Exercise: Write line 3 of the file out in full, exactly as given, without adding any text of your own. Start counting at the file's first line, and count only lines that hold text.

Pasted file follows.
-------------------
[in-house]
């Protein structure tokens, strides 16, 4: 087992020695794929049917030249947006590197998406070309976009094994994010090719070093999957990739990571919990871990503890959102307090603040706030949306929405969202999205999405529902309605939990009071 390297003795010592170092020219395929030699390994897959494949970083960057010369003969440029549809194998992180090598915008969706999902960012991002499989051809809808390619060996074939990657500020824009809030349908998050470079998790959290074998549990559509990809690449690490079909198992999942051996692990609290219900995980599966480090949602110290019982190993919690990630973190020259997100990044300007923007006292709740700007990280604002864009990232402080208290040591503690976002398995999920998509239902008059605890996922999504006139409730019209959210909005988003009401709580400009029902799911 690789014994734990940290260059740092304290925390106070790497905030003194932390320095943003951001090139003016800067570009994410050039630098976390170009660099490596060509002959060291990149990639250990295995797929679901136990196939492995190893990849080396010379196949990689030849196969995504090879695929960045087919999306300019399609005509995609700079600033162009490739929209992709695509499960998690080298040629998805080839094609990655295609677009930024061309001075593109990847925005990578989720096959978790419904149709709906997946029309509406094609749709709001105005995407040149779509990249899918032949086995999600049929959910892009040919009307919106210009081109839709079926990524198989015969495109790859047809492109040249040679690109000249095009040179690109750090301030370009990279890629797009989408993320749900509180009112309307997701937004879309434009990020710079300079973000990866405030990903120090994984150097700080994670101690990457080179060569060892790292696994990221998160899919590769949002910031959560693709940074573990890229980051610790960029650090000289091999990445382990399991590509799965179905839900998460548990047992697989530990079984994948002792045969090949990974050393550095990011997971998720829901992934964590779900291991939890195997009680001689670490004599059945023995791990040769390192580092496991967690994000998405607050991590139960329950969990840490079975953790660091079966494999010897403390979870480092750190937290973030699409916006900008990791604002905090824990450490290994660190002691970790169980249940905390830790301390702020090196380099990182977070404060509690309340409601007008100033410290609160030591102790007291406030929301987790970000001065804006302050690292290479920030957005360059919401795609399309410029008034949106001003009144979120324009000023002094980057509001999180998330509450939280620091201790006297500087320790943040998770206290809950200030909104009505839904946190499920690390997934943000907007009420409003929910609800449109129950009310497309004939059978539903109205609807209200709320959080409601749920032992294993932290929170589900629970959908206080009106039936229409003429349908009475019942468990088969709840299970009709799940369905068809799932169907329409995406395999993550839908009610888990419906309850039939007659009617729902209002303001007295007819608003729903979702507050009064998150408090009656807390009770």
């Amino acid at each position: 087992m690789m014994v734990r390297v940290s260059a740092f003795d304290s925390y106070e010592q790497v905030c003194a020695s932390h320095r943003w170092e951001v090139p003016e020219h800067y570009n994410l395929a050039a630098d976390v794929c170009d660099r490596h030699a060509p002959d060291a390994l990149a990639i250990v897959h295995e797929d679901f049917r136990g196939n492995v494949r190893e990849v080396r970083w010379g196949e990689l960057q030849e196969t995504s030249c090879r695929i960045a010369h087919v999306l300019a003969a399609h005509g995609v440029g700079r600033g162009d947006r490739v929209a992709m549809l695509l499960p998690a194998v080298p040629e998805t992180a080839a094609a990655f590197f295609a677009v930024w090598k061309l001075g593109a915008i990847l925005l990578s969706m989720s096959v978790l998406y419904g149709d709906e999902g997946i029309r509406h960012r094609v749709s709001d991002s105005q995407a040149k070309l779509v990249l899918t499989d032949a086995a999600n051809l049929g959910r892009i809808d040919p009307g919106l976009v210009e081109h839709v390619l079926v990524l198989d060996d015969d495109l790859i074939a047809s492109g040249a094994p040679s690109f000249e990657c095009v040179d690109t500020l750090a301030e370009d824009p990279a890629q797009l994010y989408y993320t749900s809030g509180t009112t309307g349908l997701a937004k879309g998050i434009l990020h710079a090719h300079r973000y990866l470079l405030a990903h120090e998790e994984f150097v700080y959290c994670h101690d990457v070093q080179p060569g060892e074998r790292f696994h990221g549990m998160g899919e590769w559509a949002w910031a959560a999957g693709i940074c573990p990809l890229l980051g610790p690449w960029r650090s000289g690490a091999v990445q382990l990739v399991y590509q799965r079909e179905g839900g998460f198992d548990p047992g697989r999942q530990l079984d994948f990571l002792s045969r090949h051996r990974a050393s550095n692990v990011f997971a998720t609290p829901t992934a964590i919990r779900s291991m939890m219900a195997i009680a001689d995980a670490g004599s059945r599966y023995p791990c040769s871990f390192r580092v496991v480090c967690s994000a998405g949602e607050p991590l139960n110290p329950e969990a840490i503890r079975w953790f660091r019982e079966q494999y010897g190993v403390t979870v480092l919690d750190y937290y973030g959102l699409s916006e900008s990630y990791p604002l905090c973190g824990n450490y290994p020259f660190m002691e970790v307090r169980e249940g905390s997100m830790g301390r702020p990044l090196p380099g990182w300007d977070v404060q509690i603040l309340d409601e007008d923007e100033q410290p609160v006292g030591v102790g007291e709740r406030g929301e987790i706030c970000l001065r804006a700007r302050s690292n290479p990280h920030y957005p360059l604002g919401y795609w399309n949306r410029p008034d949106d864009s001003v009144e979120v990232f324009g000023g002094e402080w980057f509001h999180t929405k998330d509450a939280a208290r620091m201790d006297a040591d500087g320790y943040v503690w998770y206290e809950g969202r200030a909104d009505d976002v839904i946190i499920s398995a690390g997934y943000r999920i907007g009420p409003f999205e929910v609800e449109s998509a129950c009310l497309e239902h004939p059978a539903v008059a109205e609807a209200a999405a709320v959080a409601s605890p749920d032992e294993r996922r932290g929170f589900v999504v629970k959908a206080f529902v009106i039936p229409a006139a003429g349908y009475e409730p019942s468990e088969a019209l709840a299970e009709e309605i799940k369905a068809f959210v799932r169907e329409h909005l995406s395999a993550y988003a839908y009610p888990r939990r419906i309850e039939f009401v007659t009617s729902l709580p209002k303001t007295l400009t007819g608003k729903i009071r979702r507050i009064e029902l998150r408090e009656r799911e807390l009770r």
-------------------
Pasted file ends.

């Amino acid at each position: 087992m690789m014994v734990r390297v940290s260059a740092f003795d304290s925390y106070e010592q790497v905030c003194a020695s932390h320095r943003w170092e951001v090139p003016e020219h800067y570009n994410l395929a050039a630098d976390v794929c170009d660099r490596h030699a060509p002959d060291a390994l990149a990639i250990v897959h295995e797929d679901f049917r136990g196939n492995v494949r190893e990849v080396r970083w010379g196949e990689l960057q030849e196969t995504s030249c090879r695929i960045a010369h087919v999306l300019a003969a399609h005509g995609v440029g700079r600033g162009d947006r490739v929209a992709m549809l695509l499960p998690a194998v080298p040629e998805t992180a080839a094609a990655f590197f295609a677009v930024w090598k061309l001075g593109a915008i990847l925005l990578s969706m989720s096959v978790l998406y419904g149709d709906e999902g997946i029309r509406h960012r094609v749709s709001d991002s105005q995407a040149k070309l779509v990249l899918t499989d032949a086995a999600n051809l049929g959910r892009i809808d040919p009307g919106l976009v210009e081109h839709v390619l079926v990524l198989d060996d015969d495109l790859i074939a047809s492109g040249a094994p040679s690109f000249e990657c095009v040179d690109t500020l750090a301030e370009d824009p990279a890629q797009l994010y989408y993320t749900s809030g509180t009112t309307g349908l997701a937004k879309g998050i434009l990020h710079a090719h300079r973000y990866l470079l405030a990903h120090e998790e994984f150097v700080y959290c994670h101690d990457v070093q080179p060569g060892e074998r790292f696994h990221g549990m998160g899919e590769w559509a949002w910031a959560a999957g693709i940074c573990p990809l890229l980051g610790p690449w960029r650090s000289g690490a091999v990445q382990l990739v399991y590509q799965r079909e179905g839900g998460f198992d548990p047992g697989r999942q530990l079984d994948f990571l002792s045969r090949h051996r990974a050393s550095n692990v990011f997971a998720t609290p829901t992934a964590i919990r779900s291991m939890m219900a195997i009680a001689d995980a670490g004599s059945r599966y023995p791990c040769s871990f390192r580092v496991v480090c967690s994000a998405g949602e607050p991590l139960n110290p329950e969990a840490i503890r079975w953790f660091r019982e079966q494999y010897g190993v403390t979870v480092l919690d750190y937290y973030g959102l699409s916006e900008s990630y990791p604002l905090c973190g824990n450490y290994p020259f660190m002691e970790v307090r169980e249940g905390s997100m830790g301390r702020p990044l090196p380099g990182w300007d977070v404060q509690i603040l309340d409601e007008d923007e100033q410290p609160v006292g030591v102790g007291e709740r406030g929301e987790i706030c970000l001065r804006a700007r302050s690292n290479p990280h920030y957005p360059l604002g919401y795609w399309n949306r410029p008034d949106d864009s001003v009144e979120v990232f324009g000023g002094e402080w980057f509001h999180t929405k998330d509450a939280a208290r620091m201790d006297a040591d500087g320790y943040v503690w998770y206290e809950g969202r200030a909104d009505d976002v839904i946190i499920s398995a690390g997934y943000r999920i907007g009420p409003f999205e929910v609800e449109s998509a129950c009310l497309e239902h004939p059978a539903v008059a109205e609807a209200a999405a709320v959080a409601s605890p749920d032992e294993r996922r932290g929170f589900v999504v629970k959908a206080f529902v009106i039936p229409a006139a003429g349908y009475e409730p019942s468990e088969a019209l709840a299970e009709e309605i799940k369905a068809f959210v799932r169907e329409h909005l995406s395999a993550y988003a839908y009610p888990r939990r419906i309850e039939f009401v007659t009617s729902l709580p209002k303001t007295l400009t007819g608003k729903i009071r979702r507050i009064e029902l998150r408090e009656r799911e807390l009770r």